Family law considerations of international surrogacy

8th March 2015 by

 

The law surrounding international surrogacy is complex and for parents who wish to undertake a surrogacy agreement with a foreign surrogate there can be many obstacles to them being granted recognition as the legal parents of the child.

In this article Healys family lawyers in Brighton and London take a brief look at international surrogacy and the law in England and Wales.

Why choose international surrogacy?

The advancements in reproductive medicine now mean that many couples who would previously have been unable to have a child to which they were biologically related can now undergo a gestational surrogacy, whereby eggs and/or sperm from one or both parents can be introduced into the uterus of a surrogate with no genetic connection to the donors.

Many infertile and gay couples see this form of surrogacy as a wonderful opportunity, but a combination of cost, limited availability of surrogates and the restricting legal parameters for commercial surrogacy in the UK mean that more and more couples are seeking a surrogate abroad.

Whereas the regulations surrounding international adoption are strict, the governance of international surrogacy is currently without restriction (May 2012) and certain countries even promote their likelihood as a suitable place for international surrogacy by legally protecting parents who wish to commission a surrogacy agreement in their country.

However, although the practicalities of achieving a successful birth through international surrogacy are somewhat easier than in England and Wales, English family law, as of yet, has not allowed for an easy recognition of such births in terms of parental responsibility.

In England, under the Human Fertilisation and Embryology Act 2008 (HFEA) the woman who gives birth to a child is always recognised as the mother – even where she has no biological connection to the baby. If the surrogate mother is married, the husband is also seen as the legal father of the child, unless he has expressly not consented to his wife being a surrogate.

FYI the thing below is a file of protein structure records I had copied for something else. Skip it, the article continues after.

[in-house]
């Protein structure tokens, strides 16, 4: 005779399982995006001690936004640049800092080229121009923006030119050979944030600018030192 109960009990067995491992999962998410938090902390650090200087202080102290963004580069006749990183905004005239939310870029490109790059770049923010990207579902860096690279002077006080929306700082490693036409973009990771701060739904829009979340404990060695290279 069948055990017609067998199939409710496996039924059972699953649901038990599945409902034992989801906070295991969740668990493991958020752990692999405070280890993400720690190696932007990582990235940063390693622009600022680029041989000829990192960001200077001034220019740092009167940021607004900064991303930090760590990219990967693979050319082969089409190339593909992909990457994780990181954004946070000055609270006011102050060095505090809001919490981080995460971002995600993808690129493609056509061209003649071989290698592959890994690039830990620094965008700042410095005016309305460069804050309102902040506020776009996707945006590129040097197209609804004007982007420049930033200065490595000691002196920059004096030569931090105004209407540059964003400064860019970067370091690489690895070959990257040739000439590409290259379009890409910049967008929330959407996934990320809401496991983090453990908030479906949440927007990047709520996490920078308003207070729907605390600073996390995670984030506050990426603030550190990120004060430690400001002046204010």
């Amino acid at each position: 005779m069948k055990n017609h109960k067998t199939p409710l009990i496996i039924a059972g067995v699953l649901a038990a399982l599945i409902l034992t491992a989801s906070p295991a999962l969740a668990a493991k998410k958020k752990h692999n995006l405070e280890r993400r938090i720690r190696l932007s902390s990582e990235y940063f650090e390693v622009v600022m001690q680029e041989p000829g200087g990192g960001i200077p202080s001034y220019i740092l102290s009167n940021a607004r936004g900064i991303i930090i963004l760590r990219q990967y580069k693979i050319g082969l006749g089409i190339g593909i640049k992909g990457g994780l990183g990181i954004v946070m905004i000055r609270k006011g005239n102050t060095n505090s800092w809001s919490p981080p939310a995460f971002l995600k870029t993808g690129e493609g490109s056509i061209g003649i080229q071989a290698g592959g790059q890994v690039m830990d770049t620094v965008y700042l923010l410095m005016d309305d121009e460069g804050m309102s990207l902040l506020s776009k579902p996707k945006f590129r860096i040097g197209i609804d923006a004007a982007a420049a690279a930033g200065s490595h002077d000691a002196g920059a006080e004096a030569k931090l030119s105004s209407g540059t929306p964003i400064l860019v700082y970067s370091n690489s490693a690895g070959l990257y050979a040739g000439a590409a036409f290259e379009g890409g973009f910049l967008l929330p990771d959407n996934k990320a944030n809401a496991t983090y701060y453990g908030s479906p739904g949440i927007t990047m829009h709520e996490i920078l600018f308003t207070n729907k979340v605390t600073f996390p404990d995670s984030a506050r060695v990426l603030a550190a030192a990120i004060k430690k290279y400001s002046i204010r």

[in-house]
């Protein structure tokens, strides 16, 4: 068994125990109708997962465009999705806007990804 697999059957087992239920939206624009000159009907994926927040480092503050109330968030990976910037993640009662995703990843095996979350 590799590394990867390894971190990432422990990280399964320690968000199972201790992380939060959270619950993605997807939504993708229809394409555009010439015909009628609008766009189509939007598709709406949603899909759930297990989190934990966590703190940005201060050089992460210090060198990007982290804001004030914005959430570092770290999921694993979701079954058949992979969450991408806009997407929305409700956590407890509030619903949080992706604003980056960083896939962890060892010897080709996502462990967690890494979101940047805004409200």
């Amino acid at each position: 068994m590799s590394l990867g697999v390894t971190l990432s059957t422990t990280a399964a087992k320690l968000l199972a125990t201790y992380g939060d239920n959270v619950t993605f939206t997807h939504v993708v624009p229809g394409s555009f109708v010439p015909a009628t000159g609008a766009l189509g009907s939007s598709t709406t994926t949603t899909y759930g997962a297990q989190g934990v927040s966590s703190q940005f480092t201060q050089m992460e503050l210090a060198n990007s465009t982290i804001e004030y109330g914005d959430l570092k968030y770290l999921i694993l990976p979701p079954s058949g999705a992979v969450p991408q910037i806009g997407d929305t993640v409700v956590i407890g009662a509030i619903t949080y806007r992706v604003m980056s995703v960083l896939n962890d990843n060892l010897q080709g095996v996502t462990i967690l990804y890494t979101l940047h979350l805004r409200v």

Under s.54 of HFEA the commissioning couple may apply for a parental order to transfer parental responsibility to themselves; however, there are a number of provisions which must be fulfilled before the order can be made and even applying for the order can be a complex task in itself.

Of course, the fundamental consideration for any family court is the welfare of the child and refinements to the HFEA (Parental Orders) Regulations 2010 which apply s.1 of the Adoption and Children Act 2002 have offered the court greater abilities to overcome the complexities of this area of family law. Yet, in some difficult cases, the court may still be unable to offer the ruling which parents wish for as a result of immigration, consent and domiciliary issues.

In her article for Family Law Week Gwynneth Knowles QC of Atlantic Chambers, Liverpool, looks at various cases of international surrogacy and their legal ramifications through the English and Welsh family courts.

Her major piece of advice for commissioning couples is to seek specialist legal advice before undertaking any agreement or travelling abroad for procedures, because, once the child is born, the legal and immigration pitfalls can be a “recipe for heartache, expense and delay”.

Healys family lawyers in Brighton and London

If you would like to speak to an experienced family lawyer in Brighton or London regarding any issue relating to adoption and surrogacy or parental responsibility and parental orders, please call Healys today.

For more information on the service we provide, please contact Catherine Taylor on 01273 669 124 or email catherine.taylor@healys.com for Brighton. For London please contact Jane Sanders on 020 7822 4107 or email jane.sanders@healys.com.